The Cats Pajamas | Page 2 of 105

Author: Ray Bradbury | Submitted by: Maria Garcia | 1788 Views | Add a Review

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it away long years before the civil rights movement; it is a product of its era, and I believe that it stands the test of time.

“We’ll Just Act Natural” is the result of my being raised in my grandmother’s house, part time, by a black maid named Susan. She was a wonderful lady and I looked forward to her arrival once a week all during my childhood.

When my family went west in 1934, I lost contact with most of my Waukegan friends, including Susan. She wrote me a letter along the way asking if she could come out and be a maid for our family. Sadly, it was the middle of the Depression and my father was out of work and my brother joined the Civilian Conservation Corps in order not to be a burden to our family. We were dirt poor and hardly able to keep our own heads above water.

I had to write to Susan and thank her for her kindness and wish her well in the future. This caused me to think about traveling back someday to visit my friends in Waukegan, and see Susan once again. It never happened, but the story is a result of my imagining the future and being not quite the human being I would like to be. I heard from Susan many years later; she had survived well during the later part of the Depression.

“The Completist” is another kind of story. Years ago, my wife, Maggie, and I encountered an incredible book collector and library founder on a voyage across the Atlantic. We spent hours with him and became intrigued with the stories he told of his fabulous life.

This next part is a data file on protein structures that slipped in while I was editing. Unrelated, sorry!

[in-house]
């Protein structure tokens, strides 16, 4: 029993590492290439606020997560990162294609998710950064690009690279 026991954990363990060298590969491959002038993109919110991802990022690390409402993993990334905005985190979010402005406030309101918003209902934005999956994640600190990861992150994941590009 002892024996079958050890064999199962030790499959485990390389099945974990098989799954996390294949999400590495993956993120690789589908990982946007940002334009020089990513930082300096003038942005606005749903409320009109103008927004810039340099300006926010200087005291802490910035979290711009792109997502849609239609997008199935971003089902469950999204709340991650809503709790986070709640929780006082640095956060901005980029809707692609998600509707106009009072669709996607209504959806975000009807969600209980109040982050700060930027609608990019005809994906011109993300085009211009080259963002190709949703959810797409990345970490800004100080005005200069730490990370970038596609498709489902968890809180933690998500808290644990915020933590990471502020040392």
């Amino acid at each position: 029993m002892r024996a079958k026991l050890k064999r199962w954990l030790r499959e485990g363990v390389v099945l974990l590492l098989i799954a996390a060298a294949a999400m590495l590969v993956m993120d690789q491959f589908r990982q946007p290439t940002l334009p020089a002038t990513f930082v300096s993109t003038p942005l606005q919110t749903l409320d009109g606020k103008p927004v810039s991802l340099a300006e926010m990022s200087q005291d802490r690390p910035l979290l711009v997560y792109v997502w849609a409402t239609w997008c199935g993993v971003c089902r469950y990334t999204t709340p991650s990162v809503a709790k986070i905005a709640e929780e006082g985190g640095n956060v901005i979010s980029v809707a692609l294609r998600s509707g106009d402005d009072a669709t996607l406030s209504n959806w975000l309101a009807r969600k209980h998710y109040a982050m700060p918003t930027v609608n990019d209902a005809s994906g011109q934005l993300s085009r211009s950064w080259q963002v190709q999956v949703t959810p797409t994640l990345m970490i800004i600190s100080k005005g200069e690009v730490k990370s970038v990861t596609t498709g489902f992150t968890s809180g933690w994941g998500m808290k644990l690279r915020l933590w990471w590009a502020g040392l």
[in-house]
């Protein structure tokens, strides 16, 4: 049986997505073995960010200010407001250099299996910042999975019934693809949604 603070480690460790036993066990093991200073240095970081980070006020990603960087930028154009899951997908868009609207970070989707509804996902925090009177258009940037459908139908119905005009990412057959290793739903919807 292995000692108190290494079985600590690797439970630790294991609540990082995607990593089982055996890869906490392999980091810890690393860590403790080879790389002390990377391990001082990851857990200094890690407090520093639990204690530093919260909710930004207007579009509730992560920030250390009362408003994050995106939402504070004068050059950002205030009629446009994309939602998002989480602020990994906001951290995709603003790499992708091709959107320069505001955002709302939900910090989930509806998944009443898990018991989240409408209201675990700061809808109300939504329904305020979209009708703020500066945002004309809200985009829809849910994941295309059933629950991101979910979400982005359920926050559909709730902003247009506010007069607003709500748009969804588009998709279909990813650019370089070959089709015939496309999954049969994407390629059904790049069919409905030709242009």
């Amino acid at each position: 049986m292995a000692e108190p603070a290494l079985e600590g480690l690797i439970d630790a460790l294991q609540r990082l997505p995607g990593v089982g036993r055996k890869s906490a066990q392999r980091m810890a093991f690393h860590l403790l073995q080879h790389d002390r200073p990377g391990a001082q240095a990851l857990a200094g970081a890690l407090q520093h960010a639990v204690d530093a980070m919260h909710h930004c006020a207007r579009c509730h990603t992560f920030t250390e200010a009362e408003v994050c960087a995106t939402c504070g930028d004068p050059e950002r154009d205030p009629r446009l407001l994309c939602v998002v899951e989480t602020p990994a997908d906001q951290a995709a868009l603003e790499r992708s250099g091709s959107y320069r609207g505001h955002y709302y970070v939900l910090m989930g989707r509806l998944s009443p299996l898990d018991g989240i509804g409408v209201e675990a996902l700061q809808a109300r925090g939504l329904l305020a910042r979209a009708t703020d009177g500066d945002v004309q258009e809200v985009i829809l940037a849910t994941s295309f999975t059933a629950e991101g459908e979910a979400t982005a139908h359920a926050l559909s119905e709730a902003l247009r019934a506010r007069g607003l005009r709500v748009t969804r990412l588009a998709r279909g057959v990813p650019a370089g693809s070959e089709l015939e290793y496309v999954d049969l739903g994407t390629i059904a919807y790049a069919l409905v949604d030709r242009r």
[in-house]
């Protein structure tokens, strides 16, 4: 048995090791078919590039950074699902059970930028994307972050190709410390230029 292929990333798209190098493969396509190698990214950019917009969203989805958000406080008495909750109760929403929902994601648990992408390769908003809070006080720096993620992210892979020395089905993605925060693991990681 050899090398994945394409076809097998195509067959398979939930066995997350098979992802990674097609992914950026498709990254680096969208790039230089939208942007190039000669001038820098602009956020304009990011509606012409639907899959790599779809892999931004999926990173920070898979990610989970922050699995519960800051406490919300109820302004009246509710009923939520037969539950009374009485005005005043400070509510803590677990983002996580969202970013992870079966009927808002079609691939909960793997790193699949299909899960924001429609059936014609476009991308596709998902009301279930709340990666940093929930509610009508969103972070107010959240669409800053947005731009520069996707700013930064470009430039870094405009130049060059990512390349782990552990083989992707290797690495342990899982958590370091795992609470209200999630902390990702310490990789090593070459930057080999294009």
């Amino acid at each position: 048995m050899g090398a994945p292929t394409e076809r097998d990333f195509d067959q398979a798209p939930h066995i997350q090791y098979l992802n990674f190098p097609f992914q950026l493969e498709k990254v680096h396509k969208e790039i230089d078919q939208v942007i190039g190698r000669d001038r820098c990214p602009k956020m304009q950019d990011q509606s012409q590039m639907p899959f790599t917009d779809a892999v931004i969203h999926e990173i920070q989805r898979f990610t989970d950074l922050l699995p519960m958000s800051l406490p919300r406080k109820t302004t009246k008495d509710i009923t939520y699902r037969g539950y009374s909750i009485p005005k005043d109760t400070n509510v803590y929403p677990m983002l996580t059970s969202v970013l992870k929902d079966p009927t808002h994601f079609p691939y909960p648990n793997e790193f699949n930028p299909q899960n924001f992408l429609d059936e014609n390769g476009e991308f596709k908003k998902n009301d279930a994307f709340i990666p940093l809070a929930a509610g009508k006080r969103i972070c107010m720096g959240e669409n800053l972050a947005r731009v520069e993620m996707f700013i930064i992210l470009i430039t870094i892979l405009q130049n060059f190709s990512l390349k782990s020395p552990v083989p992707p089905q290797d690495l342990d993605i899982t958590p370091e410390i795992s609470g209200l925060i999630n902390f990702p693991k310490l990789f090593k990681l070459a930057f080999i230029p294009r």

At the end of this encounter we were both shocked by something that occurred, and which you will find in the story.

I remembered that voyage and that gentleman for twenty years and did nothing with the metaphor that he offered.

During the last six weeks a strange and surprising thing has happened. My wife became ill in early November, wound up in the hospital, and passed away just before Thanksgiving. During her illness and in the time since, for the first time in seventy years my demon has lain quiet within me. My muse, my Maggie, was gone, and my demon did not know what to do.

As the days passed, and then the weeks, I began to wonder if I would ever write again; I was unaccustomed to waking in the morning and not having my private theater acting out its ideas inside my head.

But one morning a few days ago I woke and found “The Completist”

gentleman sitting at the edge of my bed, waiting for me and saying, At long last, write my story.

Eagerly, for the first time in more than a month, I called my daughter Alexandra and dictated this story to her.

I hope you will make the comparison between “Chrysalis” and “The Completist” and find that though time has passed,

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Great book, nicely written and thank you BooksVooks for uploading

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